2 earthquakes rock Pacific, but no tsunami risk expected
SYDNEY, Australia » Two powerful earthquakes struck about a half-hour apart near the South Pacific nations of Papua New Guinea and Tonga today, the U.S. Geological survey said. There were no reports of serious injuries or damage.
The first quake, with a magnitude of 6.2, struck about 117 miles off the coast of New Britain, an island off Papua New Guinea's northeast coast, at 1:12 p.m.
The second quake hit the coast of Tonga, about 2,500 miles and several time zones away, at 4:36 p.m. local time today. The USGS recorded that quake with a magnitude of 6.7.
Barry Hirshorn, a geophysicist with the Pacific Tsunami Warning Center in Ewa Beach, said the two quakes posed no risk of a Pacific-wide tsunami and were unlikely to be related.
"They're probably unrelated. They just happened at the same time," he said.
Another geophysicist at the center, Victor Sardina, said he believed the earthquakes were unrelated to the magnitude-6.3 quake that struck the Indonesian island of Java yesterday.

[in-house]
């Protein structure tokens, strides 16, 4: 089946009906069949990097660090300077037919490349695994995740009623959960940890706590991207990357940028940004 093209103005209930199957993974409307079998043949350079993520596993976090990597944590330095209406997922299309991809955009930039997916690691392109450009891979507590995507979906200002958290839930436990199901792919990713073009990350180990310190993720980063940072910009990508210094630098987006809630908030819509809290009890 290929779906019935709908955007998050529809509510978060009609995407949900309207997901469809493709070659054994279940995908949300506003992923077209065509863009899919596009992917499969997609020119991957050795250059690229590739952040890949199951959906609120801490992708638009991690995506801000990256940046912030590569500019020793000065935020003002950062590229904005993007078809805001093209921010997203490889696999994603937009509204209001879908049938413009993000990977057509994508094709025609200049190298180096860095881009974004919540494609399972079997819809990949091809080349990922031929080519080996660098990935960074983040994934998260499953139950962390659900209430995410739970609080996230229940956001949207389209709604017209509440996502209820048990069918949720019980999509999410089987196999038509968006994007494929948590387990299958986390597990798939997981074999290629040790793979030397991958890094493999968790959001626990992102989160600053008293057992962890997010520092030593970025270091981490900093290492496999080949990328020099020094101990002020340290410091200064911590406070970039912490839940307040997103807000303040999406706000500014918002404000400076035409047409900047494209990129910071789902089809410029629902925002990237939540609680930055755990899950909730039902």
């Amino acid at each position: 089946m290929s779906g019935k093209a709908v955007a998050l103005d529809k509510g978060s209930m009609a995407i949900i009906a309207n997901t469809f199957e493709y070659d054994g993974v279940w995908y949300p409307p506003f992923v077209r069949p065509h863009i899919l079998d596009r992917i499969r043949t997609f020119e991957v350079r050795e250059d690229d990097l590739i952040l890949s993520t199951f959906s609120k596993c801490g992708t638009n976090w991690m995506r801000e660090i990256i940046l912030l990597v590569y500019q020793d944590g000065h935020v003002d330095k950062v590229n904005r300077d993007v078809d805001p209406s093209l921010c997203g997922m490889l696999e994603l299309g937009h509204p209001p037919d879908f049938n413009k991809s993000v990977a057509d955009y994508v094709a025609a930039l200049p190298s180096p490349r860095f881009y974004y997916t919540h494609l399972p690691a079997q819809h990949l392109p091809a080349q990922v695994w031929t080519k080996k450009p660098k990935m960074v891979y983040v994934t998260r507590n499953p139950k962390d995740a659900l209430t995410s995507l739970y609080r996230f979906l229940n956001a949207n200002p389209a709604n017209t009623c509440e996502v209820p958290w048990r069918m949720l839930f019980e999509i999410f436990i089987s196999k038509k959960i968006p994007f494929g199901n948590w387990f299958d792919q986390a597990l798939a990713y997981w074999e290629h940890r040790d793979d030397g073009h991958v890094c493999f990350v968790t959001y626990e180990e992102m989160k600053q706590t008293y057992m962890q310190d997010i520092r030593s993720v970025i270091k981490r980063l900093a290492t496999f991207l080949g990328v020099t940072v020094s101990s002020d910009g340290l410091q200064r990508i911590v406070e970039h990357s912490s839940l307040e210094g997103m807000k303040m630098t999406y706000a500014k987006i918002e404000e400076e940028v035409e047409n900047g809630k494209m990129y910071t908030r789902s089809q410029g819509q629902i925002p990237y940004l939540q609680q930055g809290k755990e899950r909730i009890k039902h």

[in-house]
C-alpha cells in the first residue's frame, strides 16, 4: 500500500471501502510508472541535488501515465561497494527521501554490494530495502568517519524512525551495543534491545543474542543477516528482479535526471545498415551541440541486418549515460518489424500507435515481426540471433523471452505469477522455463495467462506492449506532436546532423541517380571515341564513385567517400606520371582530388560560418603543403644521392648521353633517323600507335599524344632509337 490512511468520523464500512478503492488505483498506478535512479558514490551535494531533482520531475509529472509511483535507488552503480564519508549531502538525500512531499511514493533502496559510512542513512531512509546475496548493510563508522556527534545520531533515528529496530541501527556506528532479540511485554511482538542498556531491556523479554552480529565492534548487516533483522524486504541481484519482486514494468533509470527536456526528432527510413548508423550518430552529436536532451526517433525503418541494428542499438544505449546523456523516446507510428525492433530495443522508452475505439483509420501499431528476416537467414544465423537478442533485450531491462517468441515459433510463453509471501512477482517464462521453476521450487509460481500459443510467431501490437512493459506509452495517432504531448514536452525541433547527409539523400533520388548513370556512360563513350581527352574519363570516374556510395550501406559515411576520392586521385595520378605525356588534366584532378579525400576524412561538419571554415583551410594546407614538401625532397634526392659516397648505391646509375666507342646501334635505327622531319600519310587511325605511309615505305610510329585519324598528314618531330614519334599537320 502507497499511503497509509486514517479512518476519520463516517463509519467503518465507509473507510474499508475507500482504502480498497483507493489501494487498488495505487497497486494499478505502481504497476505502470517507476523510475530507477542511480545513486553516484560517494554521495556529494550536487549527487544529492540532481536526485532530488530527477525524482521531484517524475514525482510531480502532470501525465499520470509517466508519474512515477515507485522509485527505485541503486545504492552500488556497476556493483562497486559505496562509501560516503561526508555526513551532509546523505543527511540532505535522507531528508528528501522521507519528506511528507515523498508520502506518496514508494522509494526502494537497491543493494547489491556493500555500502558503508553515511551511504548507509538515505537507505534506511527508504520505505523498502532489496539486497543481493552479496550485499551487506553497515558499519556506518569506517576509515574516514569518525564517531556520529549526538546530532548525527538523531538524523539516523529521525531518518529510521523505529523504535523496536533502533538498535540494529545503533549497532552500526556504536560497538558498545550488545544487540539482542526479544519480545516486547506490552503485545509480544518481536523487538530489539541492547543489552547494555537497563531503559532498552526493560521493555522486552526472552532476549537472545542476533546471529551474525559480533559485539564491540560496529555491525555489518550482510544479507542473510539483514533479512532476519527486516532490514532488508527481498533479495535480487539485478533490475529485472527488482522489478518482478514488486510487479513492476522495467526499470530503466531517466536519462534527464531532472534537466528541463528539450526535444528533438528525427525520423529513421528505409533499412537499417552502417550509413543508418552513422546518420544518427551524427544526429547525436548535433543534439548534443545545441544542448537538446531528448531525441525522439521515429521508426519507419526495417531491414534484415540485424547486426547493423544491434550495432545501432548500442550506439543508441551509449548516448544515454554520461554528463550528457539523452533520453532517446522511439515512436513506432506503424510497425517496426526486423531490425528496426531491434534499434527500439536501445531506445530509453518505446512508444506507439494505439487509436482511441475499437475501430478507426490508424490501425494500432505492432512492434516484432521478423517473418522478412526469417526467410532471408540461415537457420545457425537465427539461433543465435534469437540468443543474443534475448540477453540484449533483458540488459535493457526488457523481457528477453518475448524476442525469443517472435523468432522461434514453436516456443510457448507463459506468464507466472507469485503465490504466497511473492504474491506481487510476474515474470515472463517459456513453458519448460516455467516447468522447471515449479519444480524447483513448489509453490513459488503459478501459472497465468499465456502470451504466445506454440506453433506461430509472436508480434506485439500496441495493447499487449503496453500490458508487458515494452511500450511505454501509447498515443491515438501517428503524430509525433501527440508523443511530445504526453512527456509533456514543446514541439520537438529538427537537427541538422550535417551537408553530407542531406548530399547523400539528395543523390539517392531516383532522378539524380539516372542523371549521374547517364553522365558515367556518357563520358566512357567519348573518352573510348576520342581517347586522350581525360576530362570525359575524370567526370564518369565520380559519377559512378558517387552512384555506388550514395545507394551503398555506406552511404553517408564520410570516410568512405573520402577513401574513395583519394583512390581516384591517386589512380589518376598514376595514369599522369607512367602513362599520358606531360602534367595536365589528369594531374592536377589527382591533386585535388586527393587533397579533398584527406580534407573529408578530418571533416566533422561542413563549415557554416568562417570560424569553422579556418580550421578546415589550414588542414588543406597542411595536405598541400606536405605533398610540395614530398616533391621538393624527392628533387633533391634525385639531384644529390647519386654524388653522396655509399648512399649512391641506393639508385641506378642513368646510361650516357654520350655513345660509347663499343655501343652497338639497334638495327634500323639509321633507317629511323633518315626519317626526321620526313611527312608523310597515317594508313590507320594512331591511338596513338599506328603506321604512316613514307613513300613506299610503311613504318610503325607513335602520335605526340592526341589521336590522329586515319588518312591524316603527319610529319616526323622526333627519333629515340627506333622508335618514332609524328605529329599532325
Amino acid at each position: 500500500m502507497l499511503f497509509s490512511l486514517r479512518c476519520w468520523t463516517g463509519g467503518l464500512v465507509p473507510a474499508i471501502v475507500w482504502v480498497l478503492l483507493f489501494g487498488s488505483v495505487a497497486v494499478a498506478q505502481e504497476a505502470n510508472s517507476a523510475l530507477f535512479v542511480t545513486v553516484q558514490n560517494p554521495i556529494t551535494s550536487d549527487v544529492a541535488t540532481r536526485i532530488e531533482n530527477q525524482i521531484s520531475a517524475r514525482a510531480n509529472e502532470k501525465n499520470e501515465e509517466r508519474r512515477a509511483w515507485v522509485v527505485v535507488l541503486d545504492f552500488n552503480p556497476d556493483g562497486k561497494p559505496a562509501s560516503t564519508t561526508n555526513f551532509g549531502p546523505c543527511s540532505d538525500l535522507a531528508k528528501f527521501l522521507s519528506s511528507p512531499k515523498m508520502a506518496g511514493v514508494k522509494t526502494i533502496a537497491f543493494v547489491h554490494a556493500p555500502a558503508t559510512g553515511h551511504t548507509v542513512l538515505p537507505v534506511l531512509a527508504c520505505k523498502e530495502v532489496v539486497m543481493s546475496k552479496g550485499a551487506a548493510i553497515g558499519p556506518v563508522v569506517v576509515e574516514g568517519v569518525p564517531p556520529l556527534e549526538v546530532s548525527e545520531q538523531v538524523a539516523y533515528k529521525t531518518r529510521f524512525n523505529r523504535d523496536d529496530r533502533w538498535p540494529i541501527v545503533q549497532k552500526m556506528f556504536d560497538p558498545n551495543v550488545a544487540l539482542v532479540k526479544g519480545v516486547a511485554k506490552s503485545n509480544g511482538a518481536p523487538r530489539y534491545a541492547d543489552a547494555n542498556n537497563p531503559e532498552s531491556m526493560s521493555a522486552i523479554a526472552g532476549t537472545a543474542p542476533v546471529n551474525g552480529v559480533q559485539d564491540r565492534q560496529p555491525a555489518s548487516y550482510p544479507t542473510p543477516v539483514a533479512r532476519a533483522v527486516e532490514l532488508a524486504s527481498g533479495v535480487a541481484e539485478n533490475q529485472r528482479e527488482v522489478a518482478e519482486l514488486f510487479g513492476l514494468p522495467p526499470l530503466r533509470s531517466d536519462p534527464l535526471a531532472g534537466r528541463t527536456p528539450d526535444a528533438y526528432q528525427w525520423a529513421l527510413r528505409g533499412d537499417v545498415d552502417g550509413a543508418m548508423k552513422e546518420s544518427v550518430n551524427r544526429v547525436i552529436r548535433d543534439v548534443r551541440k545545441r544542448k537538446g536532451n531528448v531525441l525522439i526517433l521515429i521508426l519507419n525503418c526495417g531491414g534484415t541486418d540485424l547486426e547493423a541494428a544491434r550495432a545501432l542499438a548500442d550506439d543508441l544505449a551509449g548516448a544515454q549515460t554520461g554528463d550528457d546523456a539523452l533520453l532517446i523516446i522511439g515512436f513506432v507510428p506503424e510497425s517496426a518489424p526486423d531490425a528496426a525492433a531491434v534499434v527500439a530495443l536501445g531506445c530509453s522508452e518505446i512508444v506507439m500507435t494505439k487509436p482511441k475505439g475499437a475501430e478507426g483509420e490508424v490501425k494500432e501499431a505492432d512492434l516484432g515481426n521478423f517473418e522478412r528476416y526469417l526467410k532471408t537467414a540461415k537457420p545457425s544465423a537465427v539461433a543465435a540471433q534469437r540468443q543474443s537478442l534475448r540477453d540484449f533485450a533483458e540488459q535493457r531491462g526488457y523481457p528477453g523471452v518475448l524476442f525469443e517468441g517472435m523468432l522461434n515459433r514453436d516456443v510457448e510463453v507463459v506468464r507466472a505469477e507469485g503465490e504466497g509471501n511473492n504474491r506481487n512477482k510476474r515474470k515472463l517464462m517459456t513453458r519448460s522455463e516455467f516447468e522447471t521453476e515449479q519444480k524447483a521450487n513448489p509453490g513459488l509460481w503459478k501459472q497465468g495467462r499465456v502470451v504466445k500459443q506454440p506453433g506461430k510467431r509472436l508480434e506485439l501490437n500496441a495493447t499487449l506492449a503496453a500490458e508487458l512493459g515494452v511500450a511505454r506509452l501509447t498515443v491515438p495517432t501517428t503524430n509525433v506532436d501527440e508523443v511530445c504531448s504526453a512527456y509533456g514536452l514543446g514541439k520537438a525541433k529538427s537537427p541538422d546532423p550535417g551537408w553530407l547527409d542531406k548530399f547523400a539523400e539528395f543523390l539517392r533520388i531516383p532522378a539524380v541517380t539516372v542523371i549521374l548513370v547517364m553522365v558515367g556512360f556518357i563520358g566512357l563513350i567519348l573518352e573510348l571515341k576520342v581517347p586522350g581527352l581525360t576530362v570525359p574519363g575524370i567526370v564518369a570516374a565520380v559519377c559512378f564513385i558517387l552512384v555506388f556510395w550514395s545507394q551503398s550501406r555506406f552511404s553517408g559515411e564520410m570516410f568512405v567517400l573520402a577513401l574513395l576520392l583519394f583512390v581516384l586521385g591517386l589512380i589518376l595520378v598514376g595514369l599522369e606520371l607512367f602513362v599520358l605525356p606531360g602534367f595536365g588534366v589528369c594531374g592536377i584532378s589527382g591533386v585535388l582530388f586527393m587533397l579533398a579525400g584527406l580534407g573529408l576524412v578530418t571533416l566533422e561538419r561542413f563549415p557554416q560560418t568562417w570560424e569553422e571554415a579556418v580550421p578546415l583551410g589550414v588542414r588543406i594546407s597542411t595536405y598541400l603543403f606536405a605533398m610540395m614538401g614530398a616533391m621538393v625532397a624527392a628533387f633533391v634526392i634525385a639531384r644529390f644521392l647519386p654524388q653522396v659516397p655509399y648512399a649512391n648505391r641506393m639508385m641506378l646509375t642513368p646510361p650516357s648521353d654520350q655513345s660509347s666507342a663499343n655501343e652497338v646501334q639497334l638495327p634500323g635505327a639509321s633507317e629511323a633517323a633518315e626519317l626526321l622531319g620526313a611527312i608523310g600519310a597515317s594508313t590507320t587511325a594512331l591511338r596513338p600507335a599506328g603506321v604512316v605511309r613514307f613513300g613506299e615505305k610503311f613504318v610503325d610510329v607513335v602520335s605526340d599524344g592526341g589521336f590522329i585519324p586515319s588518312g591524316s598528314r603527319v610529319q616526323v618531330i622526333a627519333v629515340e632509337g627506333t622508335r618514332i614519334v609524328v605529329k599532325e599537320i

"Sometimes where there is a big earthquake in one area ... it might upset the tectonic activity in other areas, but not necessarily," he said.
"For that we'd have to analyze a whole lot of archive data to see a certain pattern in terms of seismic activity," he added. "I don't think they're related."
Calls to Papua New Guinea's National Disaster Center went unanswered today, and details on injuries or damage were not immediately available.
Police in Tonga's capital, Nuku'alofa, and in the Ha'apai Islands group capital of Pangai to the north reported no serious injuries or damage.
"Yes, we felt it," said Constable Mosese Latu in Pangai, located near the quake's epicenter.
"There are no damage reports and no injuries -- everything's fine," Latu said in a telephone interview.
In Nuku'alofa, publisher Mary Fonua said the quake was short but sharp.
"We definitely felt it and we went running outside the moment it struck because it was a significant jolt," she said.
Papua New Guinea, Tonga and Indonesia are part of the Pacific "Ring of Fire," where earthquakes and volcanic activity are frequent.